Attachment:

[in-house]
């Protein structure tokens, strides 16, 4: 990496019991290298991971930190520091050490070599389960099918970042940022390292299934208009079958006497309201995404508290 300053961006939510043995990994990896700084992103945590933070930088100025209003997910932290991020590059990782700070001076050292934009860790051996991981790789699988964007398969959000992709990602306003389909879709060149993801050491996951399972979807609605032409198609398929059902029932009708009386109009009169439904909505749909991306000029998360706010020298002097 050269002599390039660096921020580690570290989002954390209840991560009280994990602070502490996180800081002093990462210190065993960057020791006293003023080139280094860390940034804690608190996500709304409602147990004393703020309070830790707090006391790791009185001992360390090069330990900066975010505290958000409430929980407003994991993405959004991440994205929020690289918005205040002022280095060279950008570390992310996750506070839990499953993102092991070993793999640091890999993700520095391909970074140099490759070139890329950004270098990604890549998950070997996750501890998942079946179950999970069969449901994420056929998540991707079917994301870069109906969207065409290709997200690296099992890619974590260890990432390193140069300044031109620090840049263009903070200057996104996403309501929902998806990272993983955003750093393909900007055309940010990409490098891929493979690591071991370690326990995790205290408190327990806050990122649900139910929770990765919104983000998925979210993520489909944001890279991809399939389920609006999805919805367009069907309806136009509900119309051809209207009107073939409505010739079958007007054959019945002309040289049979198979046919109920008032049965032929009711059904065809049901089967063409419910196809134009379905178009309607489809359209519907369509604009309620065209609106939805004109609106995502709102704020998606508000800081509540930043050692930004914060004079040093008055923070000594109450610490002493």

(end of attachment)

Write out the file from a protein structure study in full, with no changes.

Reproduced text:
[in-house]
């Protein structure tokens, strides 16, 4: 990496019991290298991971930190520091050490070599389960099918970042940022390292299934208009079958006497309201995404508290 300053961006939510043995990994990896700084992103945590933070930088100025209003997910932290991020590059990782700070001076050292934009860790051996991981790789699988964007398969959000992709990602306003389909879709060149993801050491996951399972979807609605032409198609398929059902029932009708009386109009009169439904909505749909991306000029998360706010020298002097 050269002599390039660096921020580690570290989002954390209840991560009280994990602070502490996180800081002093990462210190065993960057020791006293003023080139280094860390940034804690608190996500709304409602147990004393703020309070830790707090006391790791009185001992360390090069330990900066975010505290958000409430929980407003994991993405959004991440994205929020690289918005205040002022280095060279950008570390992310996750506070839990499953993102092991070993793999640091890999993700520095391909970074140099490759070139890329950004270098990604890549998950070997996750501890998942079946179950999970069969449901994420056929998540991707079917994301870069109906969207065409290709997200690296099992890619974590260890990432390193140069300044031109620090840049263009903070200057996104996403309501929902998806990272993983955003750093393909900007055309940010990409490098891929493979690591071991370690326990995790205290408190327990806050990122649900139910929770990765919104983000998925979210993520489909944001890279991809399939389920609006999805919805367009069907309806136009509900119309051809209207009107073939409505010739079958007007054959019945002309040289049979198979046919109920008032049965032929009711059904065809049901089967063409419910196809134009379905178009309607489809359209519907369509604009309620065209609106939805004109609106995502709102704020998606508000800081509540930043050692930004914060004079040093008055923070000594109450610490002493």